If we still want to trade in an overvalued market, we can proceed with caution. For example, if you have a portfolio of $200,000 of domestic stocks you can calculate the “true value” of your investments (that is, what their price would be at the stock market’s long-term average valuation), you simply multiply the value of your investments by the True Value ratio. For example, your total portfolio of domestic stocks is worth $200,000 at today’s valuation, you should use the value of 0.639 * $200,000 = $127,800 for your planning.

Alternatively, from a risk management perspective if you have a $100,000 account and you would like to invest 5% of your portfolio by purchasing a domestic stock, you would be more conservative to invest not $5,000 but $5,000 * 0.639, or $3,195.

More Factors to Consider

Let’s compare True Value ratios over time. Although the current True Value number tells us the market is overvalued, it’s useful to see how this number has changed in a more recent market context, where historically lower interest rates have resulted in correspondingly higher market P/E ratios.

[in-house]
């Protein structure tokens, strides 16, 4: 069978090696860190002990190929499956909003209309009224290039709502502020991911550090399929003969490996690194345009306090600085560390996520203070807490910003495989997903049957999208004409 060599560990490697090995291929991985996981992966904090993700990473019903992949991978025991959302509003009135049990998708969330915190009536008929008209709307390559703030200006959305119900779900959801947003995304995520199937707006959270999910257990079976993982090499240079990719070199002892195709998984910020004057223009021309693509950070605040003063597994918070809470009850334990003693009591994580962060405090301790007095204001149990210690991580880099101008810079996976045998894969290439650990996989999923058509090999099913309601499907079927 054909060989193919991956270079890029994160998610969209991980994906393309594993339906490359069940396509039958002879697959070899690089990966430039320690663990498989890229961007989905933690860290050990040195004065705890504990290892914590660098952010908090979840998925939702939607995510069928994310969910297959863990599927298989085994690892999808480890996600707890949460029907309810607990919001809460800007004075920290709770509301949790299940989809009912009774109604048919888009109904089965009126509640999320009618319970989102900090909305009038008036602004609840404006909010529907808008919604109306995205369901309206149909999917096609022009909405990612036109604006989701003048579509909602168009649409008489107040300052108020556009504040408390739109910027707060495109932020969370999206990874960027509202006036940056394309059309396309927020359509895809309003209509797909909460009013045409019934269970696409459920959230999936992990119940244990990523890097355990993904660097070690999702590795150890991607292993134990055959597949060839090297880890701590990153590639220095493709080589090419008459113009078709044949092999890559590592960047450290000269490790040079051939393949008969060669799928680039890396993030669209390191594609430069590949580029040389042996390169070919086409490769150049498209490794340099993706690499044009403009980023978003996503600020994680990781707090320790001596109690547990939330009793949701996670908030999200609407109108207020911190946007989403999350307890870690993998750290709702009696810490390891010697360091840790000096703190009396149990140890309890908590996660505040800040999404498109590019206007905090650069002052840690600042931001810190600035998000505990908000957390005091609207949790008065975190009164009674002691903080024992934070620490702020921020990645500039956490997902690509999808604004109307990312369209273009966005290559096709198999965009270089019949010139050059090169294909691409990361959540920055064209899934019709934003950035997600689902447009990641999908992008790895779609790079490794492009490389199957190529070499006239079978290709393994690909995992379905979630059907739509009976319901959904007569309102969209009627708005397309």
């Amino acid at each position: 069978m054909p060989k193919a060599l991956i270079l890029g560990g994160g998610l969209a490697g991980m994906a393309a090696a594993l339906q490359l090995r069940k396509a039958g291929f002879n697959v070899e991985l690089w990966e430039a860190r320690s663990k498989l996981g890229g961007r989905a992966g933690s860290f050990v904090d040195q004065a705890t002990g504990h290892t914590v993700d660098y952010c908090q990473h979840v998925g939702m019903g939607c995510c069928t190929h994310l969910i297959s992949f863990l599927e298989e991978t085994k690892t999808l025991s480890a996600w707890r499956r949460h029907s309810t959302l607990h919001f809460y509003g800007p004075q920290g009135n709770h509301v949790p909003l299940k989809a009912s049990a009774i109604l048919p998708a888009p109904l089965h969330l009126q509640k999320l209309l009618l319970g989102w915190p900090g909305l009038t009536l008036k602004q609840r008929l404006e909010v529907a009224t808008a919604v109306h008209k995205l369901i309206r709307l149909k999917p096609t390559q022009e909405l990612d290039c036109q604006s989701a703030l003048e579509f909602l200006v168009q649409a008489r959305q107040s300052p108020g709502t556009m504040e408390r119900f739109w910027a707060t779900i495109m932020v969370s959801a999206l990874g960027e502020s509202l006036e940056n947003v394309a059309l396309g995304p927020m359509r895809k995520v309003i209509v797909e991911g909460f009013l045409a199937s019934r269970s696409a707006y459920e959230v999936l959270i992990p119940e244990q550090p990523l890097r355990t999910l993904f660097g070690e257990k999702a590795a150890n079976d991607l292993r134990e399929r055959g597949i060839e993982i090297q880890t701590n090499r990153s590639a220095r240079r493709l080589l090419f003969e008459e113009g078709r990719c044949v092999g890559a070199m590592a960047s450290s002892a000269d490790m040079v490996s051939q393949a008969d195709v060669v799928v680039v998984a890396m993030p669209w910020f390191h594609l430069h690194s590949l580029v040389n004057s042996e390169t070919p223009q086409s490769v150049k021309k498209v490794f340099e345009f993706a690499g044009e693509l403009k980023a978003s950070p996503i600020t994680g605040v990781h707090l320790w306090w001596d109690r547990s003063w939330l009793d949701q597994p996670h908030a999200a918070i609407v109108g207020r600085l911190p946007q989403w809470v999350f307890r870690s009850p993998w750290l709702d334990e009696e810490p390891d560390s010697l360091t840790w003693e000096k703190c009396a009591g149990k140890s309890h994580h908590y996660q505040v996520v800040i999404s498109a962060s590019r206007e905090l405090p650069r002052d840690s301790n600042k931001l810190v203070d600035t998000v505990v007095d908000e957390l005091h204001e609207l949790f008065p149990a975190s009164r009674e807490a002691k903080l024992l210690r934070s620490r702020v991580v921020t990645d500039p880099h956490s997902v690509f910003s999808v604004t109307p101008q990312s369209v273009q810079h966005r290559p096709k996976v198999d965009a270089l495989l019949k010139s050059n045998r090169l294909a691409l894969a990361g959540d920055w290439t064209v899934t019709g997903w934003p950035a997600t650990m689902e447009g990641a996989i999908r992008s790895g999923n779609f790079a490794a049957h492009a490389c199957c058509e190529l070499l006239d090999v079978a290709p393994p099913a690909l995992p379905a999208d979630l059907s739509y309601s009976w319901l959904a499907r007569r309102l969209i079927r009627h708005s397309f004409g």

Additionally, while the lifetime average P/E of the S&P 500 does gives us a benchmark for value, it is worth noting that interest rates are in general lower than they used to be and stocks are perceived to be slightly less risky than they used to be due more stringent regulations and accounting requirements. Thus, the S&P 500 may be slowly shifting toward a higher mean valuation.

Here is the True Value ratio from each month over the last year:

Date P/E “True S&P Value”
28-Jun-18 24.56 0.639
1-Apr-18 23.97 0.655
1-Mar-18 24.60 0.638
1-Feb-18 24.62 0.638
1-Jan-18 25.39 0.618
1-Dec-17 24.25 0.647
1-Nov-17 23.81 0.659
1-Oct-17 23.67 0.663
1-Sep-17 23.28 0.674
1-Aug-17 23.16 0.674
1-Jul-17 23.36 0.672
1-Jun-17 23.40 0.671
1-May-17 23.31 0.674

And here is the True Value ratio over the last 5 years:

Date P/E “True S&P Value”
28-Jun-18 24.56 0.639
1-Jun-17 23.40 0.671
1-Jun-16 23.97 0.655
1-Jun-15 22.12 0.710
1-Jun-14 18.88 0.832
1-Jun-13 17.80 0.882

Note that all of these are calculated with the current P/E mean of 15.7, which is probably very close but not exactly the same as it was five years ago. This does not affect our analysis, but it’s worth noting that if you were to have calculated the “True S&P Value” on June 1, 2013, you might have come up with a slightly different value.

What do we see in these tables? There is certainly a clear downward trend in the ratio, meaning that the market—while never a “fair value” in this period—has gotten more expensive.